Much of the academic scholarship has focused on electoral behavior, because there is clearer data in this realm.

But in part because Obama won both in 2008 and 2012, his supporters aren’t actually too obsessed with the electoral question. They are instead fixated on the mean language and the obstruction he faces. Senate Majority Leader Harry Reid and Andrew Rosenthal, the New York Times editorial page editor, for example both have hinted that racial bias drives some of ardent opposition to Republicans in Washington.

“And I hope, I hope — and I say this seriously — I hope that’s based on substance and not the fact that he’s African-American,” Reid said in an interview with a Las Vegas radio station in explaining conservative opposition to Obama in Congress.

He added, “My counterpart, Mitch McConnell, said at the beginning of the presidency of Barack Obama that he had one goal — and that is to defeat Obama and make sure he wasn’t re-elected. And that’s how they legislate in the Senate. It was really bad. And we’re now seven months into this second term of the president’s and they haven’t changed much.”

Obviously, we don’t have access to the Google searches or the racial resentment scores of members of Congress. Republicans strongly reject the racism charge. And Republican politicians have to respond to their constituents, so if some conservatives have anti-Obama views based on race, this will impact Republican politicians and force them to the political right, even if they are not aware of this race-based pull.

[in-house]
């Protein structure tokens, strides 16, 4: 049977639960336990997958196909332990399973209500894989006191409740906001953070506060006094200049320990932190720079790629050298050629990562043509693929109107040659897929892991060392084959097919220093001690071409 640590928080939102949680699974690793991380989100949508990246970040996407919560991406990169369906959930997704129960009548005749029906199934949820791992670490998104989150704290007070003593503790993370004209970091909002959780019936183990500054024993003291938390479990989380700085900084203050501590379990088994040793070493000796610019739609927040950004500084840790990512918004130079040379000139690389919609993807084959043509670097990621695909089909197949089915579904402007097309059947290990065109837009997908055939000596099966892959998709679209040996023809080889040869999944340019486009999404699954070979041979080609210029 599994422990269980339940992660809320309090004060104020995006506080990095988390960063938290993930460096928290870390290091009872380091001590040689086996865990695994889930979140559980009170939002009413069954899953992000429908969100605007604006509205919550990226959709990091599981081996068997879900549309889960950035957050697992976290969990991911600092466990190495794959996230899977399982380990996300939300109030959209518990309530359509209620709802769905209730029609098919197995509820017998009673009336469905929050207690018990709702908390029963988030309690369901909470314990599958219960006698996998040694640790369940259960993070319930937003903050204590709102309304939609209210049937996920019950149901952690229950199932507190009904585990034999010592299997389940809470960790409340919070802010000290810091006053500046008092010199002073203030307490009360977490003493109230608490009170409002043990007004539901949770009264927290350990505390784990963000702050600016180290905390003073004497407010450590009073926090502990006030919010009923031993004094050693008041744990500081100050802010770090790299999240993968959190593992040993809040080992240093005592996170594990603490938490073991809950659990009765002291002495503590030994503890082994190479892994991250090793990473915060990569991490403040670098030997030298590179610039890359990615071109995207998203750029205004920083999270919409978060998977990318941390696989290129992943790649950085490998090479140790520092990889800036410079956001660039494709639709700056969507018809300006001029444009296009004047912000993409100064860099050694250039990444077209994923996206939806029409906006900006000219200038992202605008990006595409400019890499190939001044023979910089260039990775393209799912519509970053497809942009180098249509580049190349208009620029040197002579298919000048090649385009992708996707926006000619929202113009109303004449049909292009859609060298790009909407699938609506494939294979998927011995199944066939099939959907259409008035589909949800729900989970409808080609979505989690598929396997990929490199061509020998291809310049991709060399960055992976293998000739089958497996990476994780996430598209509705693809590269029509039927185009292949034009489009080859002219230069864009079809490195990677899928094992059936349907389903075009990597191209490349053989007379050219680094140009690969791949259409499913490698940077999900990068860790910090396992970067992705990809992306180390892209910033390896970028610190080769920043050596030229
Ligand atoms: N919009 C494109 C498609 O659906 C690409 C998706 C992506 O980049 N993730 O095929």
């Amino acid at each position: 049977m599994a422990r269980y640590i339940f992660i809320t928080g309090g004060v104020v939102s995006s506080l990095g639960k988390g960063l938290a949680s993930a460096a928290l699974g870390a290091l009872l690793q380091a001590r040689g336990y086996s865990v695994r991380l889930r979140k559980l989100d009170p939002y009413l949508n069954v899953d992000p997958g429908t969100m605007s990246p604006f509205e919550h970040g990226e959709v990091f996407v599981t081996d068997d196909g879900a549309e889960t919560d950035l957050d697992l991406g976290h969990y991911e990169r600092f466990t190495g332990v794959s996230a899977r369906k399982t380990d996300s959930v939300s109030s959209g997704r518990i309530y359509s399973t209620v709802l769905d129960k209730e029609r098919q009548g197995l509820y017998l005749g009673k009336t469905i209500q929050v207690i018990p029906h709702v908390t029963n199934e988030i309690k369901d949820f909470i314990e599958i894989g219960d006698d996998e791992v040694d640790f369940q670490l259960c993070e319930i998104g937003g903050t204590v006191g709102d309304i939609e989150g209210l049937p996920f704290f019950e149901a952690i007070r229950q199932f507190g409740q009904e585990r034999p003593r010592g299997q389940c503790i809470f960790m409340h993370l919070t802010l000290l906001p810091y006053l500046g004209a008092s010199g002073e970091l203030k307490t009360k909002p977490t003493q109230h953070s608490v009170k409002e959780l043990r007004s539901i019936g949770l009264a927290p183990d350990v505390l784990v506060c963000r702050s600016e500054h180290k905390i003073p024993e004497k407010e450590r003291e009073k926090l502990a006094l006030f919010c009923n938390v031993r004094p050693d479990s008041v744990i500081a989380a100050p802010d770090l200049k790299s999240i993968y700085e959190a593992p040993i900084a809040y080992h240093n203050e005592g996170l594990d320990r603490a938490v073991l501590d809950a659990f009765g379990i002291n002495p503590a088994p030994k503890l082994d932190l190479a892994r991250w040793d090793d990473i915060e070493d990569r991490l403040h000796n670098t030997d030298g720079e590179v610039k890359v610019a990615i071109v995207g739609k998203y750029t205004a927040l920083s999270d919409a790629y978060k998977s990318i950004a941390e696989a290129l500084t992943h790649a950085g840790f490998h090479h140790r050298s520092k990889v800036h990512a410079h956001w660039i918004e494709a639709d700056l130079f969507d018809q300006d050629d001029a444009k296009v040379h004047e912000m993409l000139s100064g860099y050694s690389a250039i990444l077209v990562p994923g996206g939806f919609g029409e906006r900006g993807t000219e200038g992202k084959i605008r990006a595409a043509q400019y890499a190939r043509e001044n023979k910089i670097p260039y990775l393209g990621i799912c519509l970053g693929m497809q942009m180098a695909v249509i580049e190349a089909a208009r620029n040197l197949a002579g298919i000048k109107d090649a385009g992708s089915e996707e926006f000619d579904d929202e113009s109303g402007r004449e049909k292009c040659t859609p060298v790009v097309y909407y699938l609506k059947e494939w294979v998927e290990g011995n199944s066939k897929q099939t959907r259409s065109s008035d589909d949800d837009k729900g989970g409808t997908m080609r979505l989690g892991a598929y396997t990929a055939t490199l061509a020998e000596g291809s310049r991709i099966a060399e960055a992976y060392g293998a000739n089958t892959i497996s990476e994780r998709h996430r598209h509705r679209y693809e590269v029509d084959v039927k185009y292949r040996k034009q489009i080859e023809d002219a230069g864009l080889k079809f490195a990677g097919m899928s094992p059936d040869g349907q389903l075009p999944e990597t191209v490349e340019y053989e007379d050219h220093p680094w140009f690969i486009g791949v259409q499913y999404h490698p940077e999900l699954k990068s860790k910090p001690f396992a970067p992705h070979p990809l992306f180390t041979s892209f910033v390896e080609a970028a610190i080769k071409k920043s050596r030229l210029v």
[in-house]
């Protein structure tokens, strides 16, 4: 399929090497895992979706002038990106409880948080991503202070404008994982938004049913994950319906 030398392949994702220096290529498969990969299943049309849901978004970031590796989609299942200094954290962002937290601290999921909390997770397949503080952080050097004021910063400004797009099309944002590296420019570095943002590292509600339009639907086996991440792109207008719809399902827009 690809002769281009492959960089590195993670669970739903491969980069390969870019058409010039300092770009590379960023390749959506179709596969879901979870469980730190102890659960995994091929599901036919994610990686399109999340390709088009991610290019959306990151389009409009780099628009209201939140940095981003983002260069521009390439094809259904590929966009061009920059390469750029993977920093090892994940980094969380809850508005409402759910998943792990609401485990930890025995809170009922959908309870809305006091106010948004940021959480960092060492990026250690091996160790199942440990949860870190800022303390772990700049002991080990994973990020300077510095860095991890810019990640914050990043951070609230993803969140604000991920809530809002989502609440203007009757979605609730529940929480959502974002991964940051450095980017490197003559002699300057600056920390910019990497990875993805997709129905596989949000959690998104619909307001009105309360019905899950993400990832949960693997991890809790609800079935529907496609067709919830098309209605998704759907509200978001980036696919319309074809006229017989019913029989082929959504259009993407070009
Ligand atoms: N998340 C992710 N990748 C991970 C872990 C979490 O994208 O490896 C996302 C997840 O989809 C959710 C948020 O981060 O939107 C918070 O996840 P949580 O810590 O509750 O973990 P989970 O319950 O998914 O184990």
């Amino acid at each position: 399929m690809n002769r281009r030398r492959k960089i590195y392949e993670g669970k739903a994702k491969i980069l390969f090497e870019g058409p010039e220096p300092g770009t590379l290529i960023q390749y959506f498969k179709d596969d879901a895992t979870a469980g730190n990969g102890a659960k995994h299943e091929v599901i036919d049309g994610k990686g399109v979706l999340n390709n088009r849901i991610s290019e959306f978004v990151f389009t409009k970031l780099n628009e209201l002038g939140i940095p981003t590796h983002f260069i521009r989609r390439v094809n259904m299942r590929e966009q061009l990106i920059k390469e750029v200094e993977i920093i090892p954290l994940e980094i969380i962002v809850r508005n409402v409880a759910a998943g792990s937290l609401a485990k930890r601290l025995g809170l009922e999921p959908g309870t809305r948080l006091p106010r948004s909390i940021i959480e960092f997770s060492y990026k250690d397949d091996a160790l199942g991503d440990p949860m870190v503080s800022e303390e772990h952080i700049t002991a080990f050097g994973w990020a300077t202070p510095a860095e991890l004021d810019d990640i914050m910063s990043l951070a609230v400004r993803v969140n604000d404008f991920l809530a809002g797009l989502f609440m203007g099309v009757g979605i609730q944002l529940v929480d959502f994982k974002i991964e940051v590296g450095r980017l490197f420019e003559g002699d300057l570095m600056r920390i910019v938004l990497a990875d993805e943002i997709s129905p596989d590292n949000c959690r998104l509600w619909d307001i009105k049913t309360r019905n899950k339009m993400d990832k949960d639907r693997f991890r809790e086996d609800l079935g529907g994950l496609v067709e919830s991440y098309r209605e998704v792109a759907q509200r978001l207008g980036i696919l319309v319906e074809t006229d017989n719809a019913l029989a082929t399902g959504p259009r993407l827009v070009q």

That said, Republican obstruction in Congress alone is not persuasive evidence of racism. McConnell’s statement, that his goal was to ensure Obama only had one term, was in many ways an “honest gaffe” — the senator told a truth that was impolitic. Republicans in both the House and the Senate, in the early days of 2009, decided one of the ways to weaken President Obama and prevent him from getting a second term was to deny him any bipartisan victories.

This was not an unusual or particularly conservative tactic. Back in 2006, Nancy Pelosi, then (like now) leader of Democrats in the minority of the House of Representatives, urged her members not to work with Republicans or George W. Bush on major legislation and potentially make the GOP more popular, since the Democrats saw an opportunity to win the House that fall.

House Republicans organized to make sure no member backed the economic stimulus in 2009, McConnell ensured no Republican supported the health care bill in the Senate later that year. This was a smart political strategy, and it many ways worked: Republicans gained control of the House in 2010 and effectively stopped Obama from legislating thereafter.

This wasn’t a strategy hatched to stop a black president. It was a strategy to stop a president of the opposite party. No Republican voted for Bill Clinton’s economic plan in 1993, and the GOP campaigned against him and won control of Congress in 1994. Much of the Washington obstruction to Obama is just a more effective version of what Republicans did in the Clinton era: endless numbers of hearings and use of procedural moves to stall confirmations and legislation and embarrass the Democratic president.